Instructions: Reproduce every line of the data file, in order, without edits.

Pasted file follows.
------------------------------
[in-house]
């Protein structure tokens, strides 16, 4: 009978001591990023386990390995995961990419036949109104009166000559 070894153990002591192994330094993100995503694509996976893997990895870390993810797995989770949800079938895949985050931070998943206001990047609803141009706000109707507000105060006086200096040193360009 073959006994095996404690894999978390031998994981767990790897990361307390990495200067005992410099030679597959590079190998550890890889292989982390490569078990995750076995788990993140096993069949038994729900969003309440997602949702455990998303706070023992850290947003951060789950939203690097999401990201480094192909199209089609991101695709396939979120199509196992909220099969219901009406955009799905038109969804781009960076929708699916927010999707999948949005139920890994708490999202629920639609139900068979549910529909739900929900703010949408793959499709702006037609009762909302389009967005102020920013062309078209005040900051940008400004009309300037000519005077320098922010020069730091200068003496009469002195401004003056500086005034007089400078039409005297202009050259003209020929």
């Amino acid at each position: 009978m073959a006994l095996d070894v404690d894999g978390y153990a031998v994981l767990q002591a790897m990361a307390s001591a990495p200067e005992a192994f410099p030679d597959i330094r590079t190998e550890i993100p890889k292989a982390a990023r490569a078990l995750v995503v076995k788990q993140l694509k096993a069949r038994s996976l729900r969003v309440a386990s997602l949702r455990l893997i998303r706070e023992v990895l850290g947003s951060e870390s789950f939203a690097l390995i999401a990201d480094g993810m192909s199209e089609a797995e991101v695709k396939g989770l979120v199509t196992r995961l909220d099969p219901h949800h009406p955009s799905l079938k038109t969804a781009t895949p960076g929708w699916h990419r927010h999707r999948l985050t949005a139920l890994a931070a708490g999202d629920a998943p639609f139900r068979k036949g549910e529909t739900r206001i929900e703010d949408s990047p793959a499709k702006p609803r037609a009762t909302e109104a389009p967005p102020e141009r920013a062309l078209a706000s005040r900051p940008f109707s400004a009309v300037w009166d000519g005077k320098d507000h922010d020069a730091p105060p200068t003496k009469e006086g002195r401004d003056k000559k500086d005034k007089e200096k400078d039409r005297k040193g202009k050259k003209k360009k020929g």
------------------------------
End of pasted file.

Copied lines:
[in-house]
């Protein structure tokens, strides 16, 4: 009978001591990023386990390995995961990419036949109104009166000559 070894153990002591192994330094993100995503694509996976893997990895870390993810797995989770949800079938895949985050931070998943206001990047609803141009706000109707507000105060006086200096040193360009 073959006994095996404690894999978390031998994981767990790897990361307390990495200067005992410099030679597959590079190998550890890889292989982390490569078990995750076995788990993140096993069949038994729900969003309440997602949702455990998303706070023992850290947003951060789950939203690097999401990201480094192909199209089609991101695709396939979120199509196992909220099969219901009406955009799905038109969804781009960076929708699916927010999707999948949005139920890994708490999202629920639609139900068979549910529909739900929900703010949408793959499709702006037609009762909302389009967005102020920013062309078209005040900051940008400004009309300037000519005077320098922010020069730091200068003496009469002195401004003056500086005034007089400078039409005297202009050259003209020929």
């Amino acid at each position: 009978m073959a006994l095996d070894v404690d894999g978390y153990a031998v994981l767990q002591a790897m990361a307390s001591a990495p200067e005992a192994f410099p030679d597959i330094r590079t190998e550890i993100p890889k292989a982390a990023r490569a078990l995750v995503v076995k788990q993140l694509k096993a069949r038994s996976l729900r969003v309440a386990s997602l949702r455990l893997i998303r706070e023992v990895l850290g947003s951060e870390s789950f939203a690097l390995i999401a990201d480094g993810m192909s199209e089609a797995e991101v695709k396939g989770l979120v199509t196992r995961l909220d099969p219901h949800h009406p955009s799905l079938k038109t969804a781009t895949p960076g929708w699916h990419r927010h999707r999948l985050t949005a139920l890994a931070a708490g999202d629920a998943p639609f139900r068979k036949g549910e529909t739900r206001i929900e703010d949408s990047p793959a499709k702006p609803r037609a009762t909302e109104a389009p967005p102020e141009r920013a062309l078209a706000s005040r900051p940008f109707s400004a009309v300037w009166d000519g005077k320098d507000h922010d020069a730091p105060p200068t003496k009469e006086g002195r401004d003056k000559k500086d005034k007089e200096k400078d039409r005297k040193g202009k050259k003209k360009k020929g």